Neurodiversity is the diversity found in human brains and cognition, including the many different ways in which people’s minds work. As educators, we need to make our teaching as inclusive as we can, so that people who think in all different ways can access learning. As developers of EdTech tools, we also need to pay attention to neurodiversity, designing software that can work for all kinds of minds.

We recently attended the SXSW EDU conference (where Kahoot! was initially launched in 2013!), and we were proud to be on a panel about this very topic: designing inclusive digital learning experiences, in particular ones that use a playful learning approach. As a member of the LEGO Foundation Play for All program, we joined with two other EdTech companies in the program, Mightier and Social Cipher, to speak about how we do this in our work, and how other designers and educators can prioritize inclusion as well. If you couldn’t join us for the panel, you can listen to the audio of our conversation here.

Choose how to demonstrate learning

Some of the work we are doing at Kahoot! to make our tools more inclusive for neurodivergent learners involves designing a new question type that will let students show their thinking in a variety of different ways. We are basing our design principles on the Universal Design for Learning framework, which presents guidelines for making learning accessible to all people. One of these principles is to provide multiple means of expression, or to give students options in how they express their understanding and their ideas. For example, participants will be able to not only choose from answer options or type an answer, but also drawing and audio recording, which we hope will let players choose for themselves how they communicate best. Similarly, UDL calls for multiple means of engagement, or providing different ways for learners to access the material. One way that we enable this already is with a variety of game modes teachers can choose from, from the classic quiz game to collaborative play as a class in Submarine Squad, to a timer-free relaxing mode with Chill Art.

Teaching Tip: Similarly, in your lesson design, consider whether all students are expected to demonstrate their learning and complete their work in the same way. Might you open it up to more “right” answers and more ways of working? You can also offer options of complete assignments through writing, drawing, recording, building, etc. This can allow students to succeed in various ways, which helps all learners, not only neurodivergent learners.

Practice social emotional skills through play

Our friends over at Mightier are developing a different kind of education technology, one that uses biofeedback games to support kids in their emotional regulation. The ability to interpret one’s emotional experiences and manage the physiological reactions that come with those is difficult for children’s still developing frontal lobe. Successful emotional regulation, however, is a key and core component in children’s ability to effectively and comfortably engage academically. Mightier turns emotional regulation practice into a game. Children wear a heart rate monitor while playing, and have to practice calming down in order to succeed at each level. Using this technique, kids are not only building emotional awareness and learning strategies for regulating emotions, they are practicing it and getting feedback in real time. The platform allows for personal, individualized learning specific to the player. This approach, like the Universal Design for Learning principles, supports neurodivergent youth, but is also beneficial for all students.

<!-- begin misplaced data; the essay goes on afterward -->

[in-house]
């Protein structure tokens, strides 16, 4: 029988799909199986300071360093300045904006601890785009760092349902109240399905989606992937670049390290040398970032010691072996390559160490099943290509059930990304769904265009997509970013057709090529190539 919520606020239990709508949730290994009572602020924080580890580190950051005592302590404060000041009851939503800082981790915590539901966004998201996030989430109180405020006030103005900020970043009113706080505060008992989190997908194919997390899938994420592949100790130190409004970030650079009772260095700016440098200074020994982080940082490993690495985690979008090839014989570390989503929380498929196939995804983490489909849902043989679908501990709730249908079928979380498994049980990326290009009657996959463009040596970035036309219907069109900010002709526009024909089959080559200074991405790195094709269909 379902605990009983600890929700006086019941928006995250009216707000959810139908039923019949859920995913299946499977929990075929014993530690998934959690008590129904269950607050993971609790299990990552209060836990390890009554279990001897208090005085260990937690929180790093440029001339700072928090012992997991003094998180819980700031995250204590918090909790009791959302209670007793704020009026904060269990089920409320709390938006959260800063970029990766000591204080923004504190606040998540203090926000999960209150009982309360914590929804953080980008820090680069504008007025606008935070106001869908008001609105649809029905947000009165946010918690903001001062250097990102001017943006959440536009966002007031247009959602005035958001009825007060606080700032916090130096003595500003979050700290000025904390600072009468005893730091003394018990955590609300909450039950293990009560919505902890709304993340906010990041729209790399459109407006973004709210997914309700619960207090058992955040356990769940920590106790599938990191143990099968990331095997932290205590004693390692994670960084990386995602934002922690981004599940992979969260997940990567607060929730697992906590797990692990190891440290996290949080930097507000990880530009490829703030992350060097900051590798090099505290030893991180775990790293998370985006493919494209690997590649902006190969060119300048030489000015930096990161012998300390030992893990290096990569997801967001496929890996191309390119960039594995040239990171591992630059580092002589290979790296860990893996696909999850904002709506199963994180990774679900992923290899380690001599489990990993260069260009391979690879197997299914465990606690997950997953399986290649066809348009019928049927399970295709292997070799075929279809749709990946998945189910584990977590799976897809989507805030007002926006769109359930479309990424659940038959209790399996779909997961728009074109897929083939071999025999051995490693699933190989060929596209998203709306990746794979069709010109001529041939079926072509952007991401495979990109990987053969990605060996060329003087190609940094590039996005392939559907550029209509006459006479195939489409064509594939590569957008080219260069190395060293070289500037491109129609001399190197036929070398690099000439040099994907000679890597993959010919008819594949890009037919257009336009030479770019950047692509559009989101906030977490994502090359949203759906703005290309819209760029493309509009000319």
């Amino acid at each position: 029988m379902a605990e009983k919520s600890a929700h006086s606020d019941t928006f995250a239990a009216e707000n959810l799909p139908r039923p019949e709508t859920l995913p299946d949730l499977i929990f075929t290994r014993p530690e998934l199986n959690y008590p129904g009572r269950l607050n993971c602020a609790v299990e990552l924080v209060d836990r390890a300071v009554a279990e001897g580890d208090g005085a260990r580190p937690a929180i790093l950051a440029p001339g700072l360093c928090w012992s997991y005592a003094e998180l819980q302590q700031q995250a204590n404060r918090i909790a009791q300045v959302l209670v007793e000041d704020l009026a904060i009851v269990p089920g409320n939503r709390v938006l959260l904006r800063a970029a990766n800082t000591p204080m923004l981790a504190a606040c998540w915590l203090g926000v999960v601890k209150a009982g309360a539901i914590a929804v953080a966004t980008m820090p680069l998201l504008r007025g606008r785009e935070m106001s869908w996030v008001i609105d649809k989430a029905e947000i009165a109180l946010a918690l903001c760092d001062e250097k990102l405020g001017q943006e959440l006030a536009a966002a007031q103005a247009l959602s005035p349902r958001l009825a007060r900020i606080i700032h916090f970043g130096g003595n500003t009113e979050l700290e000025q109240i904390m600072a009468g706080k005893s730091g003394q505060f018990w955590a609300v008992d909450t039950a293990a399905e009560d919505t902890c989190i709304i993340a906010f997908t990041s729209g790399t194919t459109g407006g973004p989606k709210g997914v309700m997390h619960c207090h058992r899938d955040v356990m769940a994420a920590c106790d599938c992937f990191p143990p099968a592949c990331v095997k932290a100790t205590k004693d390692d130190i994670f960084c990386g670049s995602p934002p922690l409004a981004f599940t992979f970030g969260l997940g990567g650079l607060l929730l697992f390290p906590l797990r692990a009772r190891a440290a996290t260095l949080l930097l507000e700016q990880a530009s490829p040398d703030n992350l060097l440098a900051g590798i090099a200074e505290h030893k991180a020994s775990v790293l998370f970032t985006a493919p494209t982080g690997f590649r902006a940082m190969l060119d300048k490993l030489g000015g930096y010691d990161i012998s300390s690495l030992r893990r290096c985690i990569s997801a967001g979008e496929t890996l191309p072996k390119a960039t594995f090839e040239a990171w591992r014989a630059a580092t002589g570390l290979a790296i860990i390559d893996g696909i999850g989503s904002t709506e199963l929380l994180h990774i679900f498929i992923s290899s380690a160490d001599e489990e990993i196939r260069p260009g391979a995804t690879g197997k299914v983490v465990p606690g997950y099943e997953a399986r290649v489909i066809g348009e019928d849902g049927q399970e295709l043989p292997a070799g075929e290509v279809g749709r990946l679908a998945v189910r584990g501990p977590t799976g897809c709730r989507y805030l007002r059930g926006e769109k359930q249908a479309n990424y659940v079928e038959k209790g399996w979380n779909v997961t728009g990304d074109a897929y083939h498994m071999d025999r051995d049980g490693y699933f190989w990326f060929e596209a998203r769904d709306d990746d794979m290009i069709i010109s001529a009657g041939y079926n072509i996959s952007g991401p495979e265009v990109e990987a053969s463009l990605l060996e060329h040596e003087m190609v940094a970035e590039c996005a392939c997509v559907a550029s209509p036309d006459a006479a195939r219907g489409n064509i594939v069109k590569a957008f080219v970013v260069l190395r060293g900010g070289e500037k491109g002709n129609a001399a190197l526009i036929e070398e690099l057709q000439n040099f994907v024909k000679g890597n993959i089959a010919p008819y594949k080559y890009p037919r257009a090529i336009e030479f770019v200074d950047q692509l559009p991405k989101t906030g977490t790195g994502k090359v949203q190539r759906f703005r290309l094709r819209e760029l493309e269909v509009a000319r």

Teaching Tip: Consider your students who may get overstimulated or overwhelmed easily. Build in time for mindfulness or breathing practices that all students can do together, or set up a quiet corner for kids to use when they need it.

Show diversity in the curriculum

Another learning game company that centers inclusion and neurodiversity is Social Cipher. Their role-playing game, Ava, puts players in the shoes of a neurodivergent character who has to make decisions and practice social emotional skills. Representation of neurodiversity is core to the design of this experience, letting neurodivergent students see themselves in a game and come to understand themselves better through playing. In a world that often feels like it’s not made for them, this type of representation can make a big difference for neurodivergent youth, and build empathy in neurotypical people.

Teaching Tip: Make neurodivergent people visible in your curriculum and lessons. Choose book characters and historical figures that are neurodivergent, for example, and talk about different kinds of minds with your class. This will help neurodivergent students feel belonging, and help all students understand their peers and develop empathy.

When we think about neurodiversity and designing learning experiences for all kinds of minds, we must look beyond individual diagnoses or behaviors, striving to provide as much flexibility and customizability as possible. Let your students decide how they learn best, and support them to figure that out together. Designing for inclusivity, whether in developing EdTech solutions or evolving our teaching practices, not only benefits neurodivergent students, but can improve learning for all students. We’re excited to show you what we’ve been working on at Kahoot! to support this goal, and we’d love to hear how you bring inclusivity to life in your classrooms too! Share your story with us on Twitter, Facebook, Instagram, LinkedIn and TikTok.